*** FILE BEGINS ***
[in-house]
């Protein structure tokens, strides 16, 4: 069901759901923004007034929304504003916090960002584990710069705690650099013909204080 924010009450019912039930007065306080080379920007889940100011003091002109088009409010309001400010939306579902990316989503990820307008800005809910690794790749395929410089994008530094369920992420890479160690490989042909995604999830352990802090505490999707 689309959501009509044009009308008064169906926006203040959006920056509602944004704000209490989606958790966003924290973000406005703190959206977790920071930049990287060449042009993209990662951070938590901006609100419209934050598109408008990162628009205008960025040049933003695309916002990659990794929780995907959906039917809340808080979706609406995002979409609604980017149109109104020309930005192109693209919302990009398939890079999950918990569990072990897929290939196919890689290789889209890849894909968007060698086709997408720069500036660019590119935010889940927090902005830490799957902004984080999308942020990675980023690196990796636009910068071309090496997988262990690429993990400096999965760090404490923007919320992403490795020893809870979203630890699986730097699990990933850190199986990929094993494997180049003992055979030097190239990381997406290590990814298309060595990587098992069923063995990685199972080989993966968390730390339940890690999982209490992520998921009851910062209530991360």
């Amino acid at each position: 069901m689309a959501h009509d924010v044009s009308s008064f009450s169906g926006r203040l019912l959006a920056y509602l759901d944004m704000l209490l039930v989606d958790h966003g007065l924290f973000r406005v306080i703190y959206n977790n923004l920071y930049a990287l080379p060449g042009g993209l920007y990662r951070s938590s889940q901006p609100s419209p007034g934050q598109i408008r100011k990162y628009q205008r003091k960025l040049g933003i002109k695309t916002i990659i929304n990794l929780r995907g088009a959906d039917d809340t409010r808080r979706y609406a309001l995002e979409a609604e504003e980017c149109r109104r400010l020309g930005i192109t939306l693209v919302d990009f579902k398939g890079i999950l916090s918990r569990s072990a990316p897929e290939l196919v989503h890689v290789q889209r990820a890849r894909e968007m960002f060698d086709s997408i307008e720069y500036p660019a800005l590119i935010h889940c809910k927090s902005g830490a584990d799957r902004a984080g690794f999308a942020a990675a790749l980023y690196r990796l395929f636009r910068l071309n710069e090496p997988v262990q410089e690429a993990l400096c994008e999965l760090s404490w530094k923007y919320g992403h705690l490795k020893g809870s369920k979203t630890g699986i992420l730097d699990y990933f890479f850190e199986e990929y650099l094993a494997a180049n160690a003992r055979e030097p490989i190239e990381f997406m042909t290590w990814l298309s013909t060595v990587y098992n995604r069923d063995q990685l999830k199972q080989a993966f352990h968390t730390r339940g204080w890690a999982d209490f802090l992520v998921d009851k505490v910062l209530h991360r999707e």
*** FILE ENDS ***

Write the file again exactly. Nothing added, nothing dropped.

[in-house]
């Protein structure tokens, strides 16, 4: 069901759901923004007034929304504003916090960002584990710069705690650099013909204080 924010009450019912039930007065306080080379920007889940100011003091002109088009409010309001400010939306579902990316989503990820307008800005809910690794790749395929410089994008530094369920992420890479160690490989042909995604999830352990802090505490999707 689309959501009509044009009308008064169906926006203040959006920056509602944004704000209490989606958790966003924290973000406005703190959206977790920071930049990287060449042009993209990662951070938590901006609100419209934050598109408008990162628009205008960025040049933003695309916002990659990794929780995907959906039917809340808080979706609406995002979409609604980017149109109104020309930005192109693209919302990009398939890079999950918990569990072990897929290939196919890689290789889209890849894909968007060698086709997408720069500036660019590119935010889940927090902005830490799957902004984080999308942020990675980023690196990796636009910068071309090496997988262990690429993990400096999965760090404490923007919320992403490795020893809870979203630890699986730097699990990933850190199986990929094993494997180049003992055979030097190239990381997406290590990814298309060595990587098992069923063995990685199972080989993966968390730390339940890690999982209490992520998921009851910062209530991360």
């Amino acid at each position: 069901m689309a959501h009509d924010v044009s009308s008064f009450s169906g926006r203040l019912l959006a920056y509602l759901d944004m704000l209490l039930v989606d958790h966003g007065l924290f973000r406005v306080i703190y959206n977790n923004l920071y930049a990287l080379p060449g042009g993209l920007y990662r951070s938590s889940q901006p609100s419209p007034g934050q598109i408008r100011k990162y628009q205008r003091k960025l040049g933003i002109k695309t916002i990659i929304n990794l929780r995907g088009a959906d039917d809340t409010r808080r979706y609406a309001l995002e979409a609604e504003e980017c149109r109104r400010l020309g930005i192109t939306l693209v919302d990009f579902k398939g890079i999950l916090s918990r569990s072990a990316p897929e290939l196919v989503h890689v290789q889209r990820a890849r894909e968007m960002f060698d086709s997408i307008e720069y500036p660019a800005l590119i935010h889940c809910k927090s902005g830490a584990d799957r902004a984080g690794f999308a942020a990675a790749l980023y690196r990796l395929f636009r910068l071309n710069e090496p997988v262990q410089e690429a993990l400096c994008e999965l760090s404490w530094k923007y919320g992403h705690l490795k020893g809870s369920k979203t630890g699986i992420l730097d699990y990933f890479f850190e199986e990929y650099l094993a494997a180049n160690a003992r055979e030097p490989i190239e990381f997406m042909t290590w990814l298309s013909t060595v990587y098992n995604r069923d063995q990685l999830k199972q080989a993966f352990h968390t730390r339940g204080w890690a999982d209490f802090l992520v998921d009851k505490v910062l209530h991360r999707e």